Wyevale’s staff just weren’t retail-focused when Jim Hodkinson arrived after the 2006 buy-out. He tells Katie Kilgallen how recruitment has been overhauled to get the business in shape
When West Coast Capital took over Wyevale Garden Centres in 2006, the aim was to turn what was essentially a traditional horticultural business into a modern 21st century retailer. And the first priority for chairman Jim Hodkinson and his team was to overhaul the people culture.
Hodkinson explains: “A great deal of change needed to happen to the business in a short space of time. Many of the garden centres needed a huge amount of money spending on them to bring them up to the required standard. But there was no point investing in them significantly if we didn’t have the right staff in place.”
Wyevale head of HR Louisa Hoggarty adds: “It was an opportunity to inject pace, urgency and retail discipline into the garden centre world. But we needed to make some distinctive changes so we could change quite quickly.”
Following the appointment of an entirely new and much more retail-focused board, 80 head office staff and 325 store staff were recruited to help turn the business around. At the same time, many workers unsuited to the culture change left the business.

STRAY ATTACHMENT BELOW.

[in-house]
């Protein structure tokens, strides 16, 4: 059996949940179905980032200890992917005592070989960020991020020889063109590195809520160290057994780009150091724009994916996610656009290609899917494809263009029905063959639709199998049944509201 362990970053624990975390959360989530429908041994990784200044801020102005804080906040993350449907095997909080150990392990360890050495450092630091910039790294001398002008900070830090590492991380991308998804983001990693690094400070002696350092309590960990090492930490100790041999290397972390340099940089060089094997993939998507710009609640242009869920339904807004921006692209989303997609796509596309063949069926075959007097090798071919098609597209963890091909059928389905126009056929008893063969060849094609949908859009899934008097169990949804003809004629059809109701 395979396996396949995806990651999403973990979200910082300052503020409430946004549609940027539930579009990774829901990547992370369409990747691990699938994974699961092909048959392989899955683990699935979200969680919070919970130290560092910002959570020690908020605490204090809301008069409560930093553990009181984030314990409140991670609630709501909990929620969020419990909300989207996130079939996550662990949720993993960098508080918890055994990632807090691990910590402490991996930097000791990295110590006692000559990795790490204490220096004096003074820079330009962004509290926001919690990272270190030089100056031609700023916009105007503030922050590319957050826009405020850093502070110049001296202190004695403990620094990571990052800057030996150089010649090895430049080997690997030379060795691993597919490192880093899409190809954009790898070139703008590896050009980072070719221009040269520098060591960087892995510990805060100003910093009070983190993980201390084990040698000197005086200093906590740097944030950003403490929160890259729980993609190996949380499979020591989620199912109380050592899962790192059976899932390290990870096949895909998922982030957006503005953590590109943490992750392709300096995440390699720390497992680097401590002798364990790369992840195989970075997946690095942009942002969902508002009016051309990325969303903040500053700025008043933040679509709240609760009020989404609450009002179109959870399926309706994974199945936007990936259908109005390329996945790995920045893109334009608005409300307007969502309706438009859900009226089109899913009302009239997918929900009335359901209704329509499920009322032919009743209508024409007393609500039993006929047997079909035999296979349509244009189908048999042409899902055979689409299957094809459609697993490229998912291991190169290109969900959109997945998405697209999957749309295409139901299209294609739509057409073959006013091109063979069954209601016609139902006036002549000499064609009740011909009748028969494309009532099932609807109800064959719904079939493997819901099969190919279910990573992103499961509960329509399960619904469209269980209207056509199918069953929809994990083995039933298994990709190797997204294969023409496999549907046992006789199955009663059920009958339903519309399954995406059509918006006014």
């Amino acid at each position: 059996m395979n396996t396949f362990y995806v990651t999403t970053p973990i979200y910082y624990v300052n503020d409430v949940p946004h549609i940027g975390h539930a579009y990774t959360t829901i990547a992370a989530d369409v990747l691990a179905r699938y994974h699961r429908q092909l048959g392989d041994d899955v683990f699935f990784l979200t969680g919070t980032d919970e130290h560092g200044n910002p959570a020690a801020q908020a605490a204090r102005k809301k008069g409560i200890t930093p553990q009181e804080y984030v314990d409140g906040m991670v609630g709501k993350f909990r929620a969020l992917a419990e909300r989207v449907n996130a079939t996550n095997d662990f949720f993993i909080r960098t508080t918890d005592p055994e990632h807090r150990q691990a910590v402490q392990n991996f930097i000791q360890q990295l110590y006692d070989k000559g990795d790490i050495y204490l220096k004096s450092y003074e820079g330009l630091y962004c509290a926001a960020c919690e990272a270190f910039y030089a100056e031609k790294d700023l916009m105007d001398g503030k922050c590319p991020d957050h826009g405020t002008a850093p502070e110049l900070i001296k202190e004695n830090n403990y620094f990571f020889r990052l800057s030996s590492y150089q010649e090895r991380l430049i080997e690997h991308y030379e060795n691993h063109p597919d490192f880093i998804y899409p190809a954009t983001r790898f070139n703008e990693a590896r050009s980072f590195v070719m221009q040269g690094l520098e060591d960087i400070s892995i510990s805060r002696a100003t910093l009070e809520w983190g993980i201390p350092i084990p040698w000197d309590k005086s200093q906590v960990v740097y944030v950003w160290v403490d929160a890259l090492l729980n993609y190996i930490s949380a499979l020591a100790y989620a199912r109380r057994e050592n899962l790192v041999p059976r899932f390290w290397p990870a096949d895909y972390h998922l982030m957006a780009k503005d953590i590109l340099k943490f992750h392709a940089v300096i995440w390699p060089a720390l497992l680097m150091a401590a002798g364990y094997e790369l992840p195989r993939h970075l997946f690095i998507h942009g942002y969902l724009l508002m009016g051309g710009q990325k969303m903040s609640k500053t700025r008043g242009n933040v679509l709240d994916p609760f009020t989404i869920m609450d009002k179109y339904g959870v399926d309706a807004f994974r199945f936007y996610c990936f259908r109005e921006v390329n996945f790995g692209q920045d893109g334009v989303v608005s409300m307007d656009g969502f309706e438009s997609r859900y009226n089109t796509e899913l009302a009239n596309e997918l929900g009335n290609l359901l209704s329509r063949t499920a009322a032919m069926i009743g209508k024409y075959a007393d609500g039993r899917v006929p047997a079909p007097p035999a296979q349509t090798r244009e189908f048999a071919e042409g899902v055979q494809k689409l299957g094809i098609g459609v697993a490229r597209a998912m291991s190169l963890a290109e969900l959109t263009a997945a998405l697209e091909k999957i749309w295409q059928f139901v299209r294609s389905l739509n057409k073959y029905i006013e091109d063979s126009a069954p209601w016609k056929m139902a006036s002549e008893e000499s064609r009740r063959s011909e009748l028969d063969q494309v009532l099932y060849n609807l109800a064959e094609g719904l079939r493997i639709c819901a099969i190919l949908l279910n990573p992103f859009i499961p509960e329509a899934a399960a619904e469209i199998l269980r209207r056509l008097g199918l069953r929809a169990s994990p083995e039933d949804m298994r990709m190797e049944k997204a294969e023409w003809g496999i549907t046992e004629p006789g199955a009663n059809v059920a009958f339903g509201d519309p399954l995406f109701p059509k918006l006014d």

The new management quickly realised that revising the recruitment process would be the driving force behind any change and help ensure that this change was permanent. The process as it stood was left entirely to store managers. As a result, there was no consistency in approach throughout the business. Some used expensive ads in the local press, others used recruitment agencies or job centres and many simply offered jobs to friends and families of colleagues. Hodkinson says there was no proper interview process in place and the basic criteria was “two arms and two legs”.
He explains: “It was very haphazard because they didn’t have the tools in place to help them recruit the right people. They were more concerned with having the right number of staff in place than having people with the right skills to do the job. In many cases, the managers themselves weren’t up to the job.”
The retailer now has a dedicated recruitment team, the Wyevale Resourcing Centre, with five full-time employees. It is operated by recruitment agency Resource Bank. As well as organising job ads and head-hunting, the team conducts telephone interviews, shortlists candidates, checks references and compiles job offers and contracts. However, Hodkinson and Hoggarty agree that Resource Bank’s most significant role has been to set up an online recruitment process.